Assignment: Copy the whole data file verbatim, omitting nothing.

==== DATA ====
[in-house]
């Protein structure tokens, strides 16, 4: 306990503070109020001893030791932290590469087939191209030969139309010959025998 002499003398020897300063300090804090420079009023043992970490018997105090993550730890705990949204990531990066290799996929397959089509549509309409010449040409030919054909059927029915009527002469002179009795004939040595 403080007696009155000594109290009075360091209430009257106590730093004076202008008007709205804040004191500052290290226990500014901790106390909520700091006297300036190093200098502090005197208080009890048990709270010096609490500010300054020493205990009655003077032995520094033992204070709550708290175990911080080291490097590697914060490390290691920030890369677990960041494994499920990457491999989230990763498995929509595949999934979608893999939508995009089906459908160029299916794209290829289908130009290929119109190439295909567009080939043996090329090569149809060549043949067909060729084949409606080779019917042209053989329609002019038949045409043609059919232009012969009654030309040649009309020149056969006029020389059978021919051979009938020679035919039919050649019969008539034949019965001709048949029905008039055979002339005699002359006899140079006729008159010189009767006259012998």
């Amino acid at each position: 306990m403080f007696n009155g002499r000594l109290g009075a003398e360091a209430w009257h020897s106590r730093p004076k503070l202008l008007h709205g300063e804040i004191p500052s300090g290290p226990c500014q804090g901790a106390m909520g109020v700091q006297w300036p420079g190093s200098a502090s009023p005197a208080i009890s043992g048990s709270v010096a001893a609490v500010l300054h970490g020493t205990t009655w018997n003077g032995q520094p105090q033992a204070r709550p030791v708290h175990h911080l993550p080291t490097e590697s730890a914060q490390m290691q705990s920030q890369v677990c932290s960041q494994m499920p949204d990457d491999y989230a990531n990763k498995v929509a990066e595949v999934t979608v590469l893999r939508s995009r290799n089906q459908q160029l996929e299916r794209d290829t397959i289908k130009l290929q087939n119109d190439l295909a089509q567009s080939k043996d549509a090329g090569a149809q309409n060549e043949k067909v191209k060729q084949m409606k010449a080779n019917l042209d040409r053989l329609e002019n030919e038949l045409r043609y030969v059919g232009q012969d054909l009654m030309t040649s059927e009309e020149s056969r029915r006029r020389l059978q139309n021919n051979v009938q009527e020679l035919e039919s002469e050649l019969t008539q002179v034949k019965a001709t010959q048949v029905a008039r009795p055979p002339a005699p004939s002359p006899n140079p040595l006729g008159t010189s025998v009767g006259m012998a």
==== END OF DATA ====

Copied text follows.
[in-house]
């Protein structure tokens, strides 16, 4: 306990503070109020001893030791932290590469087939191209030969139309010959025998 002499003398020897300063300090804090420079009023043992970490018997105090993550730890705990949204990531990066290799996929397959089509549509309409010449040409030919054909059927029915009527002469002179009795004939040595 403080007696009155000594109290009075360091209430009257106590730093004076202008008007709205804040004191500052290290226990500014901790106390909520700091006297300036190093200098502090005197208080009890048990709270010096609490500010300054020493205990009655003077032995520094033992204070709550708290175990911080080291490097590697914060490390290691920030890369677990960041494994499920990457491999989230990763498995929509595949999934979608893999939508995009089906459908160029299916794209290829289908130009290929119109190439295909567009080939043996090329090569149809060549043949067909060729084949409606080779019917042209053989329609002019038949045409043609059919232009012969009654030309040649009309020149056969006029020389059978021919051979009938020679035919039919050649019969008539034949019965001709048949029905008039055979002339005699002359006899140079006729008159010189009767006259012998």
């Amino acid at each position: 306990m403080f007696n009155g002499r000594l109290g009075a003398e360091a209430w009257h020897s106590r730093p004076k503070l202008l008007h709205g300063e804040i004191p500052s300090g290290p226990c500014q804090g901790a106390m909520g109020v700091q006297w300036p420079g190093s200098a502090s009023p005197a208080i009890s043992g048990s709270v010096a001893a609490v500010l300054h970490g020493t205990t009655w018997n003077g032995q520094p105090q033992a204070r709550p030791v708290h175990h911080l993550p080291t490097e590697s730890a914060q490390m290691q705990s920030q890369v677990c932290s960041q494994m499920p949204d990457d491999y989230a990531n990763k498995v929509a990066e595949v999934t979608v590469l893999r939508s995009r290799n089906q459908q160029l996929e299916r794209d290829t397959i289908k130009l290929q087939n119109d190439l295909a089509q567009s080939k043996d549509a090329g090569a149809q309409n060549e043949k067909v191209k060729q084949m409606k010449a080779n019917l042209d040409r053989l329609e002019n030919e038949l045409r043609y030969v059919g232009q012969d054909l009654m030309t040649s059927e009309e020149s056969r029915r006029r020389l059978q139309n021919n051979v009938q009527e020679l035919e039919s002469e050649l019969t008539q002179v034949k019965a001709t010959q048949v029905a008039r009795p055979p002339a005699p004939s002359p006899n140079p040595l006729g008159t010189s025998v009767g006259m012998a």